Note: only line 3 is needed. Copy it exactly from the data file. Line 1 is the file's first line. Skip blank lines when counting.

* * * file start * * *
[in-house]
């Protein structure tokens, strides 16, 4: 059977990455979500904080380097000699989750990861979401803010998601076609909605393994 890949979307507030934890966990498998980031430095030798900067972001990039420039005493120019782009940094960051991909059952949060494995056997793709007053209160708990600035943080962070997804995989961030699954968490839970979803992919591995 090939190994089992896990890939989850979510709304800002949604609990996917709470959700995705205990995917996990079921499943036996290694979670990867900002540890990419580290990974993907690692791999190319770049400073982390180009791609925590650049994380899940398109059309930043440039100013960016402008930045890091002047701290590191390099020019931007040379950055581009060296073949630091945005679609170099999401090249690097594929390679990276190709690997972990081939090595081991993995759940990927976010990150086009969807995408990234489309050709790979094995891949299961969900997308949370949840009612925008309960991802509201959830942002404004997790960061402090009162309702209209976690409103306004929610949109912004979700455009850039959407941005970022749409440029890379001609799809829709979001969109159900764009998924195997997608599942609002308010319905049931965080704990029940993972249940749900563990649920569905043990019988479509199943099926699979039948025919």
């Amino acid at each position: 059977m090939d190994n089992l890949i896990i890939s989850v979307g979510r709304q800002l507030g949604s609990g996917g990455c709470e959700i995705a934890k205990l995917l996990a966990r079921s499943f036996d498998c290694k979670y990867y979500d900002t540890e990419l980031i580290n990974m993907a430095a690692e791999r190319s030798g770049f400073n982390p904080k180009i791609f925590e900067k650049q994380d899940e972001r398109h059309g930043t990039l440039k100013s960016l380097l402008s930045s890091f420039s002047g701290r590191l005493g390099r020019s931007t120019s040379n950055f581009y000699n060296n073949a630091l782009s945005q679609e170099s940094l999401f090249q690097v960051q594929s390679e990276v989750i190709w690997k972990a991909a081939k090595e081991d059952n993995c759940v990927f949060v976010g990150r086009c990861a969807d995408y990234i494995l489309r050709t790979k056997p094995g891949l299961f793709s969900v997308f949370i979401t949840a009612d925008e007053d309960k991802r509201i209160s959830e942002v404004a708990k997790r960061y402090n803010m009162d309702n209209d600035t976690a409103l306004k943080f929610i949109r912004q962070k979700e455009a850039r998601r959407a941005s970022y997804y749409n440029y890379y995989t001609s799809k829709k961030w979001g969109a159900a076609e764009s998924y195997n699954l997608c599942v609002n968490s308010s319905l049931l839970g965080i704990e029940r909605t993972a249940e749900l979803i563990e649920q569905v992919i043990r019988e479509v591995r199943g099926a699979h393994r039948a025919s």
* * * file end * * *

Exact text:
């Amino acid at each position: 059977m090939d190994n089992l890949i896990i890939s989850v979307g979510r709304q800002l507030g949604s609990g996917g990455c709470e959700i995705a934890k205990l995917l996990a966990r079921s499943f036996d498998c290694k979670y990867y979500d900002t540890e990419l980031i580290n990974m993907a430095a690692e791999r190319s030798g770049f400073n982390p904080k180009i791609f925590e900067k650049q994380d899940e972001r398109h059309g930043t990039l440039k100013s960016l380097l402008s930045s890091f420039s002047g701290r590191l005493g390099r020019s931007t120019s040379n950055f581009y000699n060296n073949a630091l782009s945005q679609e170099s940094l999401f090249q690097v960051q594929s390679e990276v989750i190709w690997k972990a991909a081939k090595e081991d059952n993995c759940v990927f949060v976010g990150r086009c990861a969807d995408y990234i494995l489309r050709t790979k056997p094995g891949l299961f793709s969900v997308f949370i979401t949840a009612d925008e007053d309960k991802r509201i209160s959830e942002v404004a708990k997790r960061y402090n803010m009162d309702n209209d600035t976690a409103l306004k943080f929610i949109r912004q962070k979700e455009a850039r998601r959407a941005s970022y997804y749409n440029y890379y995989t001609s799809k829709k961030w979001g969109a159900a076609e764009s998924y195997n699954l997608c599942v609002n968490s308010s319905l049931l839970g965080i704990e029940r909605t993972a249940e749900l979803i563990e649920q569905v992919i043990r019988e479509v591995r199943g099926a699979h393994r039948a025919s």